notes and code for my payphone project
Perl
Latest commit f3c226a Oct 30, 2016 @jcs committed on GitHub README: update pics and wording

README.md

##Payphone Project

These are some notes from my project to install a working payphone in my home and configure it to make and receive calls through an Asterisk PBX.

####The Phone

This is a Western Electric/AT&T 1D2 single-slot "dumb" payphone, popular in the 1980s. It came with a T-key but no upper or lower locks or keys. The handset was pretty gross and there were no upper or lower instruction cards. Shipping was a bit expensive since the phone weighs nearly 50 pounds.

I purchased a new handset, mounting backplate, and mounting studs. I located some old instruction cards on eBay and upper and lower locks with key sets.

The instruction cards install by unscrewing a very tiny allen bolt in the front of the housing to allow the card to slide up and then back down.

The replacement handset was wired differently than the handset that came with the phone, which initially caused the mouthpiece not to transmit any audio. By touching a AA battery to the wires of the disconnected handset, I was able to figure out which wires went to the earpiece and which to the mouthpiece. The handset's red wire is connected to terminal 3, yellow to 4, green to 6, and black to 8.

####Mounting

To mount the phone to my wall, I drilled 5 holes into a wall stud and secured the backing plate to the wall with 2 1/4" screws. The mounting studs hand-screwed into the back of the phone which allowed the phone to easily hang on the backplate, aligning the 12 holes in the back of the phone to the 1/4x20 threaded holes in the backplate.

The phone is mounted at the standard height of 63" from the floor to the top of the housing.

####Connectivity

Back when all payphones were owned by the phone company, a POTS line provisioned for a payphone provided dialtone to the phone. When coins were inserted, the phone's totalizer sent simultaneous 1700+2200 Hz tones down the line for each 5 cents (nickel = one 66 ms tone, dime = two 66 ms tones with a 66 ms pause in between, quarter = five 33 ms tones with 33 ms pauses).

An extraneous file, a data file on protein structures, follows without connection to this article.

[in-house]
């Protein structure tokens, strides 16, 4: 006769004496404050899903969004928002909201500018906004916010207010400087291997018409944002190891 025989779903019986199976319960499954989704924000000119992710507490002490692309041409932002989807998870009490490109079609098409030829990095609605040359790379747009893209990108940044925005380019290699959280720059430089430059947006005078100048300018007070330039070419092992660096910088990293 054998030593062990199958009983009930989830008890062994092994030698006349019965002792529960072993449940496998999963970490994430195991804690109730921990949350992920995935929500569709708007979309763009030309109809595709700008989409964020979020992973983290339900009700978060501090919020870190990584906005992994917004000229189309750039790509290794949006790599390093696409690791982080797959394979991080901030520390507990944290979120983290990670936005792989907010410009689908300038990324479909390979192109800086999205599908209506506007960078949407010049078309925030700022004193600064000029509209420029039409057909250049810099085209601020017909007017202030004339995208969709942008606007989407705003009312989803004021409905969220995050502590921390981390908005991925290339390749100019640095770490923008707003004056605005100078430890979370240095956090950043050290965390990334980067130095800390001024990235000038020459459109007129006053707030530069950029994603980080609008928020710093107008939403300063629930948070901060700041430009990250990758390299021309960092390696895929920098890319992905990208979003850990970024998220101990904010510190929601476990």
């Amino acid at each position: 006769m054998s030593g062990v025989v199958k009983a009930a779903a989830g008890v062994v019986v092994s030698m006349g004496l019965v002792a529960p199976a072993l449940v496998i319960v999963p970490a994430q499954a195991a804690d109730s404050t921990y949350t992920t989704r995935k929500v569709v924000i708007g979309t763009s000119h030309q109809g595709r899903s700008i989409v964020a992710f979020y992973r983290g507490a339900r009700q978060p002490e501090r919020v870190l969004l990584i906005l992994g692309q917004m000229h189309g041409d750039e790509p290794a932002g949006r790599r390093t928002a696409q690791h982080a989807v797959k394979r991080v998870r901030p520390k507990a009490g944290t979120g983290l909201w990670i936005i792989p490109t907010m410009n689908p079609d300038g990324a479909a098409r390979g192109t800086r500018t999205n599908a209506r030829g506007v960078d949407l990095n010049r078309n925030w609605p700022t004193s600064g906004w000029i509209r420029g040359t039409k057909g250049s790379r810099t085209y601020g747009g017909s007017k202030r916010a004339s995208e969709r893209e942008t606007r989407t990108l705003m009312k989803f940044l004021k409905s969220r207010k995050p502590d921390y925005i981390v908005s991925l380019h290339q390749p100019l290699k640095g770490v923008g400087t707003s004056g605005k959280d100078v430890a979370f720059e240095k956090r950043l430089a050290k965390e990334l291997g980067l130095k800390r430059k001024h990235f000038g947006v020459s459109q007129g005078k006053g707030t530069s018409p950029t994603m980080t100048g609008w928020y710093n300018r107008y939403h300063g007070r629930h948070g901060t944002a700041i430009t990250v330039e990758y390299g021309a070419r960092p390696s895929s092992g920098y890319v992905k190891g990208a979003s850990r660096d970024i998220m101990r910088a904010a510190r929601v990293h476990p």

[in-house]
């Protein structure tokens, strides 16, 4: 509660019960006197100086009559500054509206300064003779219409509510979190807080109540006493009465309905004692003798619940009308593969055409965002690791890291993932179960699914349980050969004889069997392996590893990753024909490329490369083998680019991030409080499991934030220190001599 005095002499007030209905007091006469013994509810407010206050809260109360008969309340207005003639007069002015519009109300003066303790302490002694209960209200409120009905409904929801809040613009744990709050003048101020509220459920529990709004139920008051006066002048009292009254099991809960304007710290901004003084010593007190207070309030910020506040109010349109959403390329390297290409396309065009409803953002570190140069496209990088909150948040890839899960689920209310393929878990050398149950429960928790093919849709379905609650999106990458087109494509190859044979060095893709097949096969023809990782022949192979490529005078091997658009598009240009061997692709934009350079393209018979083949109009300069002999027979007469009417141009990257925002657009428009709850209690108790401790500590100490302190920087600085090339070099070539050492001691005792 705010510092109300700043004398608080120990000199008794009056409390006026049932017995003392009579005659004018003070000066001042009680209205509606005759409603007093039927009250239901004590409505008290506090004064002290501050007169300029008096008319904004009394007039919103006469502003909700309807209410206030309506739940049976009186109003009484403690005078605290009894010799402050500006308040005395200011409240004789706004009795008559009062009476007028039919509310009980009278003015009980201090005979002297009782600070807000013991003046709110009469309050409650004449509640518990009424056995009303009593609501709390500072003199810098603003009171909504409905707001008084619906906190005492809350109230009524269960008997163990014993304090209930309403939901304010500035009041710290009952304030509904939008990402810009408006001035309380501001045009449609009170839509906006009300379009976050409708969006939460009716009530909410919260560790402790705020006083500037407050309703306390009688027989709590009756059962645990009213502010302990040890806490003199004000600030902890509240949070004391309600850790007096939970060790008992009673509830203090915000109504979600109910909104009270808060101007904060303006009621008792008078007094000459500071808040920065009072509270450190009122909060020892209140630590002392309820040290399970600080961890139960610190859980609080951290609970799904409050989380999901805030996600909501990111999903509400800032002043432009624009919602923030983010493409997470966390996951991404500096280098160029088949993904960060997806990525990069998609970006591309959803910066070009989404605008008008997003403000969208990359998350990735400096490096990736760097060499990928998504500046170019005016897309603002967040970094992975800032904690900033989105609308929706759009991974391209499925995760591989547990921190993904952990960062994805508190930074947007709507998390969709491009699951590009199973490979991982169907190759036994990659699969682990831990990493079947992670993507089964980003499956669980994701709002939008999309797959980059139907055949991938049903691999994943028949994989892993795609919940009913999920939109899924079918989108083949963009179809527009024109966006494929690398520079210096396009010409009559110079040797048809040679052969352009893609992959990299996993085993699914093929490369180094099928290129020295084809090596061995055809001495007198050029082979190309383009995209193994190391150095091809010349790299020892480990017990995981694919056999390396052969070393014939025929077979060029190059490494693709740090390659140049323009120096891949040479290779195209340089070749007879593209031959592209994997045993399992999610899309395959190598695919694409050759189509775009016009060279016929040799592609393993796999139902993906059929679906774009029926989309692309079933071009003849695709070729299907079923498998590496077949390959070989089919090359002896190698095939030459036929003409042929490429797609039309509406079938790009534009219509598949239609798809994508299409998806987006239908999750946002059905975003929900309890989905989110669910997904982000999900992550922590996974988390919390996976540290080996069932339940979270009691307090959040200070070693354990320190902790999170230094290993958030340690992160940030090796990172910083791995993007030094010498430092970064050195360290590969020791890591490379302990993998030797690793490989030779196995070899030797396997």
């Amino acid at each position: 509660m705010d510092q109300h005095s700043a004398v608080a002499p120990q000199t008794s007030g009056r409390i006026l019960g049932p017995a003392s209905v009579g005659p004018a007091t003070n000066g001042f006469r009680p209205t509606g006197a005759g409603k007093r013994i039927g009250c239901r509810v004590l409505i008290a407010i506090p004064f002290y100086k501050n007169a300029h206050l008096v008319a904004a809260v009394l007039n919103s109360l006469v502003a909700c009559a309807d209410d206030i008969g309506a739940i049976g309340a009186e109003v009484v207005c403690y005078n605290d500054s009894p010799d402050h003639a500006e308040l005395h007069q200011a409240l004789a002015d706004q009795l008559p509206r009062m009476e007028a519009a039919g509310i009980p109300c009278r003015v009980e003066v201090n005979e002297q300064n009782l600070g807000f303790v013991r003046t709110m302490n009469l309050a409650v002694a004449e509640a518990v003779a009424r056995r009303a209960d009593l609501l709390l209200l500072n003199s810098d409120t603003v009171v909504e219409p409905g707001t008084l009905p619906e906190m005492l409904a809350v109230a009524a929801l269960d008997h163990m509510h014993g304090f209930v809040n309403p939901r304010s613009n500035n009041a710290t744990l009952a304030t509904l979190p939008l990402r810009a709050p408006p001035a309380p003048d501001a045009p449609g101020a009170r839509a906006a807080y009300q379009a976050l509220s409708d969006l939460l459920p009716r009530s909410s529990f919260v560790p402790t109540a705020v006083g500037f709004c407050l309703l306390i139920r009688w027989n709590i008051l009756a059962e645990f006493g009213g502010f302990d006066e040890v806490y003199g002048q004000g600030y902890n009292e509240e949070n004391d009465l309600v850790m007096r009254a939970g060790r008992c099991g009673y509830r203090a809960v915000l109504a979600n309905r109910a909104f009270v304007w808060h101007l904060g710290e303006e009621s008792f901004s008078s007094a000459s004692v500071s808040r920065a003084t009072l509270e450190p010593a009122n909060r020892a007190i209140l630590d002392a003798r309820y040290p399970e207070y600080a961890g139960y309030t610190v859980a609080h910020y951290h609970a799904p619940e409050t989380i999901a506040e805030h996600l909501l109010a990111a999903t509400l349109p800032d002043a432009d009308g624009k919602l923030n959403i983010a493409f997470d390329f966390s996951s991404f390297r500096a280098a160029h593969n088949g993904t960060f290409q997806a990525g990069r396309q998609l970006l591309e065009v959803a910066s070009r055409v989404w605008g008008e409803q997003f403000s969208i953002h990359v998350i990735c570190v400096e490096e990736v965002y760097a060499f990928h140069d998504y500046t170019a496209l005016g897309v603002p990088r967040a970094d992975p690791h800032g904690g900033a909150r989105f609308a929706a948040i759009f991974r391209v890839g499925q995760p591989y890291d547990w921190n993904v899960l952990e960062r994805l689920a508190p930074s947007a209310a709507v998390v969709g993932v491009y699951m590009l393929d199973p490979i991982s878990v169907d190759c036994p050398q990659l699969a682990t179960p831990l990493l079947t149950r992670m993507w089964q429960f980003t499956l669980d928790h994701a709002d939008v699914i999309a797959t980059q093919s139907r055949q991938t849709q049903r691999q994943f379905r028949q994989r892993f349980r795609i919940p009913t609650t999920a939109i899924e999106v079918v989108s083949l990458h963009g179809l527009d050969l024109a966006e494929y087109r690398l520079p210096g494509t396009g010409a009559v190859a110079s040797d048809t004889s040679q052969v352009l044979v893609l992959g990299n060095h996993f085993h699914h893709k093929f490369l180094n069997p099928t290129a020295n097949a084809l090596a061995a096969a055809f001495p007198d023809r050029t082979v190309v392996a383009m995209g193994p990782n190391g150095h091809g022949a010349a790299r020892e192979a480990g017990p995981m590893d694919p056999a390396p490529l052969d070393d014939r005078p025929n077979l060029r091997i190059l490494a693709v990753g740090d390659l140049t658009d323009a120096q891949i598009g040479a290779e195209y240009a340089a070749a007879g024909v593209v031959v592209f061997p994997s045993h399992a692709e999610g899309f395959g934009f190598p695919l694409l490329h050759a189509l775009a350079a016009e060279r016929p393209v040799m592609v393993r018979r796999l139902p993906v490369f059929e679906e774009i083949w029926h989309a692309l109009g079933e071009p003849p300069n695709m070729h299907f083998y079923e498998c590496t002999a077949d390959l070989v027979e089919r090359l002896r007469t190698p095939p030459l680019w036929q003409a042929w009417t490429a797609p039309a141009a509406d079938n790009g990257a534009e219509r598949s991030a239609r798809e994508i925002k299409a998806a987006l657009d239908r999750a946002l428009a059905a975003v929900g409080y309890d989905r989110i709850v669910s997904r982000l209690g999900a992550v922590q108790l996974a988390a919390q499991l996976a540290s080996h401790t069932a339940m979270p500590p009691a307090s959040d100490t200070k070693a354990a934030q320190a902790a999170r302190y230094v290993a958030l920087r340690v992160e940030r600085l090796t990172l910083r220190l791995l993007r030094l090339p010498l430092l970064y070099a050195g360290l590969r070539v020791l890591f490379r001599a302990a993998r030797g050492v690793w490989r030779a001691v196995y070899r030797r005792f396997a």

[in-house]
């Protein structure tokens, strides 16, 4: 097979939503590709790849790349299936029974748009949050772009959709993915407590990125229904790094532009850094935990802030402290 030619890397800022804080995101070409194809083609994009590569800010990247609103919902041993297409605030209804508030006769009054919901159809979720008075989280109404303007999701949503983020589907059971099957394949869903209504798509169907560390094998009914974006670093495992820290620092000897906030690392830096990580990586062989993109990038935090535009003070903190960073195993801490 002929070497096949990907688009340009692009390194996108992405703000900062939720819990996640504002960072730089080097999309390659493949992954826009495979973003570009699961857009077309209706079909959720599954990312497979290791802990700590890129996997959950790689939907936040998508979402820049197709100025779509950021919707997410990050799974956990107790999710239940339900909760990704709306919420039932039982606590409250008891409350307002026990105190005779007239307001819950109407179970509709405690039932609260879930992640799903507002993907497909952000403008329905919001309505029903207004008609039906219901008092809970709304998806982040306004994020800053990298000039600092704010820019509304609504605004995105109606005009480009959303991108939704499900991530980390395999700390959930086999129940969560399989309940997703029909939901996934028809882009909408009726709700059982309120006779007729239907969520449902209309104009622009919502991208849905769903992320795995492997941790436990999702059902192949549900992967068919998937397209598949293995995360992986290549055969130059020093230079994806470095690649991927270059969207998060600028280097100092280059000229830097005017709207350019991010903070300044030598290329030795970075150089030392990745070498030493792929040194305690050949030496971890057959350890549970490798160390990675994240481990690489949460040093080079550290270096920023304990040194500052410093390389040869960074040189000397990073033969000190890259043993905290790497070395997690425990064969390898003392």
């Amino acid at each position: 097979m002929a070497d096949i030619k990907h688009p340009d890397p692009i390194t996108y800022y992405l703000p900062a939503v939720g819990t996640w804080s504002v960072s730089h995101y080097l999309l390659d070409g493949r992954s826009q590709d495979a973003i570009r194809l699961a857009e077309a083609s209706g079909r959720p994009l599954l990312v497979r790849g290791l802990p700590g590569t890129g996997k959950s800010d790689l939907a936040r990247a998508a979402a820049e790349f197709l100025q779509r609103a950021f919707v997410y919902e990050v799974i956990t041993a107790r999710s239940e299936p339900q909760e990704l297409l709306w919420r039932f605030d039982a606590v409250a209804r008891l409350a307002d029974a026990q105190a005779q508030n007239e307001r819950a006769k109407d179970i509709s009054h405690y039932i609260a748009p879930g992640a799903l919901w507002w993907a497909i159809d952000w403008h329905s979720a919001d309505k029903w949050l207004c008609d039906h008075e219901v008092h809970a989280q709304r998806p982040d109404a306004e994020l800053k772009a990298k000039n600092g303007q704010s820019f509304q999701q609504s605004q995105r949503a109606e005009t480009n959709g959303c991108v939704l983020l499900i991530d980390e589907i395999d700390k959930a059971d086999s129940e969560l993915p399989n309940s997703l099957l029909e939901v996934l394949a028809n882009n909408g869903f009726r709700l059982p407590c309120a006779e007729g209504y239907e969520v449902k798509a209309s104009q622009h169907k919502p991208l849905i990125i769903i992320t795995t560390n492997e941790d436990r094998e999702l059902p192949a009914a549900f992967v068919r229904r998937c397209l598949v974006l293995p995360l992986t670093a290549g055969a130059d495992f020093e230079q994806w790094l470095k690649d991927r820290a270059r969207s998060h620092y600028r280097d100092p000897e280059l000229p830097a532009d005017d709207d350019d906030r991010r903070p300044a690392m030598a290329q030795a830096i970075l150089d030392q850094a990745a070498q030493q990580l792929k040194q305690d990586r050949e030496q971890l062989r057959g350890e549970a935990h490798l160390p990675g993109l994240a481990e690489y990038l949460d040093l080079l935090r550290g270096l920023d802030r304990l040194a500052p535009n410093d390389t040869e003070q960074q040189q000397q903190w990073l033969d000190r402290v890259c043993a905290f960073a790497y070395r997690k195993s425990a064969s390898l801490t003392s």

The phone company's Automated Coin Toll Service (ACTS) would respond to the tones generated by the phone (or your red box) and allow the dialed phone number to connect for a certain amount of time.

Newer "smart" (Elcotel-style) payphones are commonly owned by private companies (Customer Owned Coin Telephones - COCOTs) and don't require a specially-provisioned phone line. The phone has an embedded circuit board that has to be programmed with rate information, allowing the phone itself to determine whether the call is allowed to go through based on the number dialed and the amount of coins inserted. These phones would have to get reprogrammed every so often by a company that calls into the pay phone and uploads new rate information to it. (If you're looking to acquire a payphone for personal use, avoid these "smart" phones. An easy way to tell them apart from the outside is that "dumb" phones have the coin slot on the left side and "smart" phones usually have it on the right. Inside it's easy to tell; just look for a big modern-looking circuit board.)

Since this phone has always worked with a normal POTS line, making it work now just requires hooking up the red and green wires of an RJ11 cable to the Ring and Tip terminals in the phone. It rings, dials, and otherwise functions just like a normal analog telephone.

I connected the phone to a Grandstream HT701 SIP ATA and was able to make and receive calls through an Asterisk soft PBX, with dialtone coming from the ATA. I registered an inbound number through Twilio (appropriately enough, one ending in -2600) and routed it to the Asterisk server via SIP.